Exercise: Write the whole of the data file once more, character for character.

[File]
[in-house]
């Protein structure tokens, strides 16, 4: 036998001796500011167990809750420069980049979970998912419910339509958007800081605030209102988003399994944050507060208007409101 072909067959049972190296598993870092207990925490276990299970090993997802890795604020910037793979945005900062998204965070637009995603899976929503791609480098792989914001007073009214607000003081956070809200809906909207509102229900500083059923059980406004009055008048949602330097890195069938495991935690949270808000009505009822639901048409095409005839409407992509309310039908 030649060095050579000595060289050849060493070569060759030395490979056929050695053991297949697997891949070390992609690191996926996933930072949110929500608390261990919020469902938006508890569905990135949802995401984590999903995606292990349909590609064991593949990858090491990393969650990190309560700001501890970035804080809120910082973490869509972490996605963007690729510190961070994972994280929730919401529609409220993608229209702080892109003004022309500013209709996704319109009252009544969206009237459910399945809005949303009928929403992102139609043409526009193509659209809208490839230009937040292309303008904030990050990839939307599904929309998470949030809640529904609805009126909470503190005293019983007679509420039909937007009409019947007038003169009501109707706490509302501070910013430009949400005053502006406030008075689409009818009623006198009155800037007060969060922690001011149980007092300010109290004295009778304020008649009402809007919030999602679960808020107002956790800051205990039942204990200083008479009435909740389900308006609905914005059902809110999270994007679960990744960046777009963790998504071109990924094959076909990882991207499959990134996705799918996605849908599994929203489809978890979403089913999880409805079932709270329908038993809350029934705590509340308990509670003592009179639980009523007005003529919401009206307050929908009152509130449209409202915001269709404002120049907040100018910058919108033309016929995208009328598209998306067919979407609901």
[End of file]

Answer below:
[in-house]
């Protein structure tokens, strides 16, 4: 036998001796500011167990809750420069980049979970998912419910339509958007800081605030209102988003399994944050507060208007409101 072909067959049972190296598993870092207990925490276990299970090993997802890795604020910037793979945005900062998204965070637009995603899976929503791609480098792989914001007073009214607000003081956070809200809906909207509102229900500083059923059980406004009055008048949602330097890195069938495991935690949270808000009505009822639901048409095409005839409407992509309310039908 030649060095050579000595060289050849060493070569060759030395490979056929050695053991297949697997891949070390992609690191996926996933930072949110929500608390261990919020469902938006508890569905990135949802995401984590999903995606292990349909590609064991593949990858090491990393969650990190309560700001501890970035804080809120910082973490869509972490996605963007690729510190961070994972994280929730919401529609409220993608229209702080892109003004022309500013209709996704319109009252009544969206009237459910399945809005949303009928929403992102139609043409526009193509659209809208490839230009937040292309303008904030990050990839939307599904929309998470949030809640529904609805009126909470503190005293019983007679509420039909937007009409019947007038003169009501109707706490509302501070910013430009949400005053502006406030008075689409009818009623006198009155800037007060969060922690001011149980007092300010109290004295009778304020008649009402809007919030999602679960808020107002956790800051205990039942204990200083008479009435909740389900308006609905914005059902809110999270994007679960990744960046777009963790998504071109990924094959076909990882991207499959990134996705799918996605849908599994929203489809978890979403089913999880409805079932709270329908038993809350029934705590509340308990509670003592009179639980009523007005003529919401009206307050929908009152509130449209409202915001269709404002120049907040100018910058919108033309016929995208009328598209998306067919979407609901």